Over 100 students gathered on the Diag Friday afternoon as part of a global climate strike organized by Fridays for Future, a youth-led organization dedicated to fighting climate change. The theme of Friday’s strike was “People Over Profit” and featured speakers calling for climate action centering around social justice.
The event kicked off with live music and educational booths on topics such as the United Nations’ Intergovernmental Panel on Climate Change (IPCC), the ongoing indigenous Landback movement and ways to address climate change through public policy.
Speakers from various student and local organizations then addressed attendees, emphasizing the importance of clean energy and climate justice.
LSA sophomore Lexi Crilley emphasized the “People Over Profit” theme in her speech Friday afternoon.
“Climate justice is social, economic and political justice on all fronts,” Crilley said. “It is racial justice, it is gender equality — and it cannot be achieved without addressing the complex systems of oppression that have created all of these issues.”
Greg Woodring, president of Ann Arbor for Public Power (AAPP), discussed the importance of transitioning to a publicly owned utility instead of relying on a private company. The AAPP organization advocates for a switch to an energy grid that is clean, renewable and owned by the city of Ann Arbor. Currently, the city’s electricity is supplied by Detroit-based DTE Energy, with about half of the company’s electricity supply being generated by coal.
“We can say that we are no longer going to allow a private corporation controlled by a small group of callous and indifferent people to determine what the fate of this world will be,” Woodring said. “We can invest in our future, we can build a new paradigm and we can say that we are no longer going to accept the world as it is.”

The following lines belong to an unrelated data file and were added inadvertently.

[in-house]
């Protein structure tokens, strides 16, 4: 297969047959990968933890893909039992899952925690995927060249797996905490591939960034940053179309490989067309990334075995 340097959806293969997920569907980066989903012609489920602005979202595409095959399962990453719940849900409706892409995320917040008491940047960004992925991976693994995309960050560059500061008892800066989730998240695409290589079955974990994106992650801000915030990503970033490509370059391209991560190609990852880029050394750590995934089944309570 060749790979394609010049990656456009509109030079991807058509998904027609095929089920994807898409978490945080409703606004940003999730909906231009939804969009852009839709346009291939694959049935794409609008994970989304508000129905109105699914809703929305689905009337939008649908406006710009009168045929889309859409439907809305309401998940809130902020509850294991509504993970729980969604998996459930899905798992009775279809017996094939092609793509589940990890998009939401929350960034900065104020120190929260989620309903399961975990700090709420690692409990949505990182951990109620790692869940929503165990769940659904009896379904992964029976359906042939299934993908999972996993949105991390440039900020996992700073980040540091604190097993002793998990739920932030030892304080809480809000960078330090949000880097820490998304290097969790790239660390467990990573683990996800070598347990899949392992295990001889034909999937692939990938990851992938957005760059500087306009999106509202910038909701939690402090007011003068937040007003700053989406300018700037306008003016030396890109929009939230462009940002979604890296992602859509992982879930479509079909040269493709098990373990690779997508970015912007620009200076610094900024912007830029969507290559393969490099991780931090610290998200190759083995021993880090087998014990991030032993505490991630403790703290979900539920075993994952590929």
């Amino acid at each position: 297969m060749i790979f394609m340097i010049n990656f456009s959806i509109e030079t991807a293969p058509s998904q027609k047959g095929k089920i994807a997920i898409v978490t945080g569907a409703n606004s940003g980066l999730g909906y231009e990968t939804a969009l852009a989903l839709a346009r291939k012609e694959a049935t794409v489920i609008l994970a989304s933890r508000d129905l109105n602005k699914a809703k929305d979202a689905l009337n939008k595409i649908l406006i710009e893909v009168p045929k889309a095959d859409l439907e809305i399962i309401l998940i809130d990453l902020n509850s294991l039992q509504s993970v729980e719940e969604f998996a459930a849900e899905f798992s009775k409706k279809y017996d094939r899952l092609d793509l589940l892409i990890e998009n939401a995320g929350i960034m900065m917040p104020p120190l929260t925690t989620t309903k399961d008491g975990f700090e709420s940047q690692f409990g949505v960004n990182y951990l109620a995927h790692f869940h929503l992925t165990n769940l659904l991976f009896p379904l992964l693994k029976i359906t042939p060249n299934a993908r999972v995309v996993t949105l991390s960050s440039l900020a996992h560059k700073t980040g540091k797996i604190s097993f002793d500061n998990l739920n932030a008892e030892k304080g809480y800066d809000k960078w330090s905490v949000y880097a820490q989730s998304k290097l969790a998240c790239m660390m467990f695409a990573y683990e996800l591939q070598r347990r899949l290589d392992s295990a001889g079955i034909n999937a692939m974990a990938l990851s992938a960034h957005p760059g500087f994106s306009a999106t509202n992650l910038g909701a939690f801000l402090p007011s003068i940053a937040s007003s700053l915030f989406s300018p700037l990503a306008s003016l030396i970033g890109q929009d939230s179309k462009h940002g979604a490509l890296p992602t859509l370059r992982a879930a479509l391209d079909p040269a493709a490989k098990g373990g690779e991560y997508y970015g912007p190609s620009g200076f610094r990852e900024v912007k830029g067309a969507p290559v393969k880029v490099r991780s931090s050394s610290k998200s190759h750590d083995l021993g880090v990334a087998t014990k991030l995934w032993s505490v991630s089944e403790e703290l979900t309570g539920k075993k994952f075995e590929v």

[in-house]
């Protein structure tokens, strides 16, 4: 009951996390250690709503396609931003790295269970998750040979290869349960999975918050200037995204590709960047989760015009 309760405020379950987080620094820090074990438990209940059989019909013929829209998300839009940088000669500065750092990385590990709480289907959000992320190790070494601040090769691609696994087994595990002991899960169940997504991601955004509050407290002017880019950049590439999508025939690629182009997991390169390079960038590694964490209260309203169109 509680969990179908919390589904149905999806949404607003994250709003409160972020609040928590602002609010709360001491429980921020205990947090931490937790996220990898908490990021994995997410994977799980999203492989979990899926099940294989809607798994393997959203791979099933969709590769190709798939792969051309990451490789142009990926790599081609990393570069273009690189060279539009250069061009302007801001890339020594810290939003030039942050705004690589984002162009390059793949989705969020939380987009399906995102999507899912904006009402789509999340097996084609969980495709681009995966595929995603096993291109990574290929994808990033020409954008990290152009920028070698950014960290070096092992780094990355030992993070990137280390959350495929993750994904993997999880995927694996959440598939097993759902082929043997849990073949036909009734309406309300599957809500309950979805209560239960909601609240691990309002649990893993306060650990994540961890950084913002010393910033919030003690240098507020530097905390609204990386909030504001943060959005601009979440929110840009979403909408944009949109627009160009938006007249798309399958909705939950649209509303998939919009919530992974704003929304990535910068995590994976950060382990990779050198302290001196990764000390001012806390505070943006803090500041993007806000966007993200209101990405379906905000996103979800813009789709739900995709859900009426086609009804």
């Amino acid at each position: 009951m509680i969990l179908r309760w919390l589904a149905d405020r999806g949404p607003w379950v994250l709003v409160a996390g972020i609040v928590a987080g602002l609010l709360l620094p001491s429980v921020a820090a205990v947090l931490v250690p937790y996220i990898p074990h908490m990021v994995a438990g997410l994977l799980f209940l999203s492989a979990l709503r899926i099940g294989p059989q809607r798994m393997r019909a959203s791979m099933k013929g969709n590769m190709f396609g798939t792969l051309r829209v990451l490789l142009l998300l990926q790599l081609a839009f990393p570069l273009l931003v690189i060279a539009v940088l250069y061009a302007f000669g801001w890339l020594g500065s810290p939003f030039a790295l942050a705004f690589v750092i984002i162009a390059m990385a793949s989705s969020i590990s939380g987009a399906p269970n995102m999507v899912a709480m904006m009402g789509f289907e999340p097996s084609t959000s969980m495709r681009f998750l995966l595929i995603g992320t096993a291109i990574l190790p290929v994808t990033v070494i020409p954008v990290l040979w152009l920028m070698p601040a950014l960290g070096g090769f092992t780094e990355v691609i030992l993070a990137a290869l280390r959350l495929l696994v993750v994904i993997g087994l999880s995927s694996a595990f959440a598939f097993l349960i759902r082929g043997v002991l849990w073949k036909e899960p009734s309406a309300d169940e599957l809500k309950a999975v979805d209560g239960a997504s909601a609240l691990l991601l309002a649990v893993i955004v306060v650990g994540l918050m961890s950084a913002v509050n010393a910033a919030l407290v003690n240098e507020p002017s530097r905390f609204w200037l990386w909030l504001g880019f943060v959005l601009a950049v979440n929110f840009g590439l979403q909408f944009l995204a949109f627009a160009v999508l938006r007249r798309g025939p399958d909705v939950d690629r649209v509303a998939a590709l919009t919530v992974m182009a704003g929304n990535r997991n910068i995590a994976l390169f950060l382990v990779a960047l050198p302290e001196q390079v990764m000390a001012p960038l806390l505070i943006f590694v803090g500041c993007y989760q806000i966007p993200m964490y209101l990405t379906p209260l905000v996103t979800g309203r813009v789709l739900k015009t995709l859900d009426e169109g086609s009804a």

Other speakers expressed frustration with the University of Michigan’s lack of communication and collaboration with students on climate justice given the substantial effort student organizations at the University have exerted.
Engineering junior Brendan Ireland said he was frustrated with the University’s lack of progress on carbon neutrality and other climate goals despite its pledge to achieve carbon neutrality by 2040 in May 2021.
“Purely meeting the IPCC goals is really not enough,” Ireland said. “If we’re supposed to be the leaders and best, we have a responsibility not only to meet the goals, but also to help others meet the goals.”
Engineering senior Martin Chown, director of research and development for Students for Clean Energy, recounted a proposal he helped create as a freshman, which called on the University to construct a solar array in the shape of a block ‘M’ to symbolize the University’s commitment to carbon neutrality.
“We confirmed the project was feasible with solar contractors,” Chown said. “We even raised $100,000 for the project. And yet here I am, three and a half years later, no block ‘M’ solar array.”